Victimhood comes with great power.
It is the easy way out, the loser’s mentality.
Nothing is simpler than discarding all responsibility and blaming your failure on impossible obstacles.
No longer are you responsible for your failure; now your environment is, and no amount of your blood, sweat and tears can overcome that.
Claiming victimhood is throwing in the towel, pleading for sympathy.
Our kind society grants you that wish and goes a step further: we hold you up on our shoulders as a valiant warrior, a martyr in the struggle of all that is fair and just.
Jihadists seek martyrdom for the same reason anyone seeks victimhood. It defines your legacy. It makes you powerful.
For much of my life, I lay wounded on the cross of stuttering. My failure to overcome my problem was not my fault. I was hard done by in a way the vast majority of society could not understand. I was a martyr, destined for sadness and pain in a fluent man’s world, deserving of your sympathy and reverence for my struggle.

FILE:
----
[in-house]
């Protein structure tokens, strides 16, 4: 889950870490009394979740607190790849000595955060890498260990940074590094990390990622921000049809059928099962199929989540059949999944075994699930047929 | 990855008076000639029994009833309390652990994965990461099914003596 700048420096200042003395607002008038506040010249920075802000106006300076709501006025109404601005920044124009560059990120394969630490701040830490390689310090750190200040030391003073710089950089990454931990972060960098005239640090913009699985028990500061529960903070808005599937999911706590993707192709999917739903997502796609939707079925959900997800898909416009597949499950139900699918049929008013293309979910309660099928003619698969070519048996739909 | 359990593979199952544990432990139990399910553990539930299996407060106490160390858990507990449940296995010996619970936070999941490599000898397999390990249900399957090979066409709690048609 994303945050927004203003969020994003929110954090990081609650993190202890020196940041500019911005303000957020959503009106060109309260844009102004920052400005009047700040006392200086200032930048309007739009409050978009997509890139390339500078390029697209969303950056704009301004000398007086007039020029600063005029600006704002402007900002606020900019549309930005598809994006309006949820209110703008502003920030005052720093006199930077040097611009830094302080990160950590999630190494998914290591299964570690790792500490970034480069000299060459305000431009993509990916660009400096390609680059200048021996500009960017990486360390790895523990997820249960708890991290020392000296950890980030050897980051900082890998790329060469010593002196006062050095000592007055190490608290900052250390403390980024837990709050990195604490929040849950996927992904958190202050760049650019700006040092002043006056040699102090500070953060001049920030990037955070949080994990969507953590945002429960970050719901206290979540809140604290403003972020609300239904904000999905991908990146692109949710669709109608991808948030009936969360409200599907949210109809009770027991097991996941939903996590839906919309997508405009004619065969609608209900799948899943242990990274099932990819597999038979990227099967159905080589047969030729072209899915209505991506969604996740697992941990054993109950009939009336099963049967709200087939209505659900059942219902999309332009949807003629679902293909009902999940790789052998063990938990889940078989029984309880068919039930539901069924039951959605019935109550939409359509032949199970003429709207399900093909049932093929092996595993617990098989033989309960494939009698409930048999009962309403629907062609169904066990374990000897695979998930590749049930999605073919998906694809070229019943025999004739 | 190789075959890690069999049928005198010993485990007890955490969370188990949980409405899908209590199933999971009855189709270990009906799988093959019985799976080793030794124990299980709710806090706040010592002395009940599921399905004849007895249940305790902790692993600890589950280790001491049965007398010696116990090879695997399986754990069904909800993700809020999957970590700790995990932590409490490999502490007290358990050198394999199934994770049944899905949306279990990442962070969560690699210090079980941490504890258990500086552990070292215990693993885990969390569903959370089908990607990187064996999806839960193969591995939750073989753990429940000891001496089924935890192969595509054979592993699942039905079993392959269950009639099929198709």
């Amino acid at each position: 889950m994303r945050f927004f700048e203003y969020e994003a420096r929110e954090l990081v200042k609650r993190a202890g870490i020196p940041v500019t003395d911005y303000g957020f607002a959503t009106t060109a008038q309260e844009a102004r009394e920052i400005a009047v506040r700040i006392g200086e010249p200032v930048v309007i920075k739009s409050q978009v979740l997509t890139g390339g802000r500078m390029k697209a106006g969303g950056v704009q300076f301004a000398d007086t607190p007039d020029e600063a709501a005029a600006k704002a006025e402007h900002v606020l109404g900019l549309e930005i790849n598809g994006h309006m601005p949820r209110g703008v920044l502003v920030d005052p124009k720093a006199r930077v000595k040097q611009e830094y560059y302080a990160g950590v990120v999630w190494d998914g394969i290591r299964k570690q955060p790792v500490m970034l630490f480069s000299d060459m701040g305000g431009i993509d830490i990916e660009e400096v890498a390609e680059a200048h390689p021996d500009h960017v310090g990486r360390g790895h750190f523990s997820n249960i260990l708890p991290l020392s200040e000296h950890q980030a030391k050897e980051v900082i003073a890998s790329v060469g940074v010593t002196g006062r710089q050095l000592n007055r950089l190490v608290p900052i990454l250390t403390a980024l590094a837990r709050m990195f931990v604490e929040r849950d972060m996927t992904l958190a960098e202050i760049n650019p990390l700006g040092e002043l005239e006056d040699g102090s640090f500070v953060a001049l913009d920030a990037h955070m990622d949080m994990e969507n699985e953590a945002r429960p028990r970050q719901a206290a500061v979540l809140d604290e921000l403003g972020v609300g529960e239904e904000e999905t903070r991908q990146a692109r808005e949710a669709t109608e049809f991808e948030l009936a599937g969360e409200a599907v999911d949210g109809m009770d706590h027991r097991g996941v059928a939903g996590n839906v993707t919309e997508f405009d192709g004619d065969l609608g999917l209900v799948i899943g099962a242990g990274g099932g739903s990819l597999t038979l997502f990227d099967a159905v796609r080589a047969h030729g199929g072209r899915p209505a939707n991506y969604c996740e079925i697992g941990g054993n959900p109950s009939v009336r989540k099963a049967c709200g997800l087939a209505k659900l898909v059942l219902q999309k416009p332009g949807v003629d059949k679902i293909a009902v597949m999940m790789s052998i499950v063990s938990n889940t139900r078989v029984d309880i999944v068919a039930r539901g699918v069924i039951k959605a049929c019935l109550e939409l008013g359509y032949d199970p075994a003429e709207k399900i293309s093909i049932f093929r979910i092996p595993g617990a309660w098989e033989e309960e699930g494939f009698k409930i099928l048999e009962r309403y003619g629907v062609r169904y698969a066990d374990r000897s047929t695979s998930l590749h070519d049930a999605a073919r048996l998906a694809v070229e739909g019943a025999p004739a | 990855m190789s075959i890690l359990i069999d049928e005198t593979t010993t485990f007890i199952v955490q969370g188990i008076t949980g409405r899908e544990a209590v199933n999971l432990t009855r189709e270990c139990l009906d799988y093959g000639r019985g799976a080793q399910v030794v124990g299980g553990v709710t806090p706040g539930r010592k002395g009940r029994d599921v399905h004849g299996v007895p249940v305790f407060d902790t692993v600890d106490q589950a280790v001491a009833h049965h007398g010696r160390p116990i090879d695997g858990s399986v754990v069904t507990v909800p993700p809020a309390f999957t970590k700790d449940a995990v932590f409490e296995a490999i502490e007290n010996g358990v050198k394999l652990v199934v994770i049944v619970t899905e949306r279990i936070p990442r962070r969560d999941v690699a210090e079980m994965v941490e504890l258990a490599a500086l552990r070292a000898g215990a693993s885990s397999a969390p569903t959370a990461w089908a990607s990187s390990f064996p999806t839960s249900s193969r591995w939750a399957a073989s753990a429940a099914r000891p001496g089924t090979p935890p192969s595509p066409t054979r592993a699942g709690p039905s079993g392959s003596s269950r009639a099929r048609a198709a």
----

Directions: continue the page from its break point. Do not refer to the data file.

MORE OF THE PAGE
This was my loser mentality. It is the mentality of failure and, it should be obvious, the mentality for failures.
Dropping this worldview took many years and conversations with myself.
Deep down, I knew I was taking the easy way out, but that was so much more seductive than getting back in the ring.
Eventually I had to be honest with myself. My life was no harder than anyone else’s. I had been lying to myself to exhume responsibility and feel better.
The story of Emma Sulkowicz, the university student who carried around a mattress to make a statement about “rape culture” and made a pornographic “art” movie depicting her alleged rape, is classic victim mentality.
Sulkowicz finds power in being a victim. It launched her to international attention. And no one can question your motives when you’re a victim.
As a society, we love victims: black people in white America, native people in colonial Canada, women under the patriarchy, the boom of the mental health industry.
Victims receive all the power from outsiders’ eyes: even murderers and terrorists get the “mental health” defence from society.
But victim culture perpetuates victimhood. It is seductive in its ease to harness, but corrosive to the soul and will of a person.
Society progresses by people moving mountains, not feeling sorry for themselves and each other.
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